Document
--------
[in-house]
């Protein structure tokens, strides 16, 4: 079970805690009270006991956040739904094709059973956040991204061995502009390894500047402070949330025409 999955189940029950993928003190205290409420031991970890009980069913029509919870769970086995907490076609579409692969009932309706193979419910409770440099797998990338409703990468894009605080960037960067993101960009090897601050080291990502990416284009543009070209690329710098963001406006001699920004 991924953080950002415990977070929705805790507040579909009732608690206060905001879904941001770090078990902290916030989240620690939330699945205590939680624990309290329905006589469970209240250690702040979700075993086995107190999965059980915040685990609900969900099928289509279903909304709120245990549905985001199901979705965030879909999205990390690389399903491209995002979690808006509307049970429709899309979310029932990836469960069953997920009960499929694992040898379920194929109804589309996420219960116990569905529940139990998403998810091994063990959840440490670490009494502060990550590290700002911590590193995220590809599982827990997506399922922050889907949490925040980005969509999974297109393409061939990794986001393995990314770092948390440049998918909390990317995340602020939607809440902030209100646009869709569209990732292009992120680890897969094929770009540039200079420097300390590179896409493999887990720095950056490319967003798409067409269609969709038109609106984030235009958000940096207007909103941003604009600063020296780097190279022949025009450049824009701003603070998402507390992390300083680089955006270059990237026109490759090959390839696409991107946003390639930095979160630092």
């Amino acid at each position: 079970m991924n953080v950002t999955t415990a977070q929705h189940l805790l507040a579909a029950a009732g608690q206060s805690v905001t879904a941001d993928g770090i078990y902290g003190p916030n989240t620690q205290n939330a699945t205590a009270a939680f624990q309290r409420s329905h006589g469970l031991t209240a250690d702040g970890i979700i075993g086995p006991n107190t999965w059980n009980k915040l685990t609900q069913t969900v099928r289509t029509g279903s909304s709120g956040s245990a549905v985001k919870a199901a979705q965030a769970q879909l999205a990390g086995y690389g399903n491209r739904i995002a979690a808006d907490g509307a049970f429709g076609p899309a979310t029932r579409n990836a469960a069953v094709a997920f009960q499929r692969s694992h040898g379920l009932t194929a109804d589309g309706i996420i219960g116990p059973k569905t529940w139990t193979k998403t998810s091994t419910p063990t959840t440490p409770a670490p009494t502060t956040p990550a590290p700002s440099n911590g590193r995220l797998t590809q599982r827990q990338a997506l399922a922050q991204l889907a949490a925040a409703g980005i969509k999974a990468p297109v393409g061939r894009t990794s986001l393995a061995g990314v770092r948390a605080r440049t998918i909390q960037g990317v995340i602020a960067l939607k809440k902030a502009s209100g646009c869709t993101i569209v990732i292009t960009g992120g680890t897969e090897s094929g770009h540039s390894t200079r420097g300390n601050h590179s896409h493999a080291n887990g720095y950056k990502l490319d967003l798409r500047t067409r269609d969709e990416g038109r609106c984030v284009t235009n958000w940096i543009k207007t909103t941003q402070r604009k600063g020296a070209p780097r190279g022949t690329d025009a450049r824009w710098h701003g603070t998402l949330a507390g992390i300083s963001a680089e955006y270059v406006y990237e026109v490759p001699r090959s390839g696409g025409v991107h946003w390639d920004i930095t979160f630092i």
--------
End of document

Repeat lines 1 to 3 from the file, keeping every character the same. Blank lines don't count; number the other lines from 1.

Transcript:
[in-house]
């Protein structure tokens, strides 16, 4: 079970805690009270006991956040739904094709059973956040991204061995502009390894500047402070949330025409 999955189940029950993928003190205290409420031991970890009980069913029509919870769970086995907490076609579409692969009932309706193979419910409770440099797998990338409703990468894009605080960037960067993101960009090897601050080291990502990416284009543009070209690329710098963001406006001699920004 991924953080950002415990977070929705805790507040579909009732608690206060905001879904941001770090078990902290916030989240620690939330699945205590939680624990309290329905006589469970209240250690702040979700075993086995107190999965059980915040685990609900969900099928289509279903909304709120245990549905985001199901979705965030879909999205990390690389399903491209995002979690808006509307049970429709899309979310029932990836469960069953997920009960499929694992040898379920194929109804589309996420219960116990569905529940139990998403998810091994063990959840440490670490009494502060990550590290700002911590590193995220590809599982827990997506399922922050889907949490925040980005969509999974297109393409061939990794986001393995990314770092948390440049998918909390990317995340602020939607809440902030209100646009869709569209990732292009992120680890897969094929770009540039200079420097300390590179896409493999887990720095950056490319967003798409067409269609969709038109609106984030235009958000940096207007909103941003604009600063020296780097190279022949025009450049824009701003603070998402507390992390300083680089955006270059990237026109490759090959390839696409991107946003390639930095979160630092």
């Amino acid at each position: 079970m991924n953080v950002t999955t415990a977070q929705h189940l805790l507040a579909a029950a009732g608690q206060s805690v905001t879904a941001d993928g770090i078990y902290g003190p916030n989240t620690q205290n939330a699945t205590a009270a939680f624990q309290r409420s329905h006589g469970l031991t209240a250690d702040g970890i979700i075993g086995p006991n107190t999965w059980n009980k915040l685990t609900q069913t969900v099928r289509t029509g279903s909304s709120g956040s245990a549905v985001k919870a199901a979705q965030a769970q879909l999205a990390g086995y690389g399903n491209r739904i995002a979690a808006d907490g509307a049970f429709g076609p899309a979310t029932r579409n990836a469960a069953v094709a997920f009960q499929r692969s694992h040898g379920l009932t194929a109804d589309g309706i996420i219960g116990p059973k569905t529940w139990t193979k998403t998810s091994t419910p063990t959840t440490p409770a670490p009494t502060t956040p990550a590290p700002s440099n911590g590193r995220l797998t590809q599982r827990q990338a997506l399922a922050q991204l889907a949490a925040a409703g980005i969509k999974a990468p297109v393409g061939r894009t990794s986001l393995a061995g990314v770092r948390a605080r440049t998918i909390q960037g990317v995340i602020a960067l939607k809440k902030a502009s209100g646009c869709t993101i569209v990732i292009t960009g992120g680890t897969e090897s094929g770009h540039s390894t200079r420097g300390n601050h590179s896409h493999a080291n887990g720095y950056k990502l490319d967003l798409r500047t067409r269609d969709e990416g038109r609106c984030v284009t235009n958000w940096i543009k207007t909103t941003q402070r604009k600063g020296a070209p780097r190279g022949t690329d025009a450049r824009w710098h701003g603070t998402l949330a507390g992390i300083s963001a680089e955006y270059v406006y990237e026109v490759p001699r090959s390839g696409g025409v991107h946003w390639d920004i930095t979160f630092i």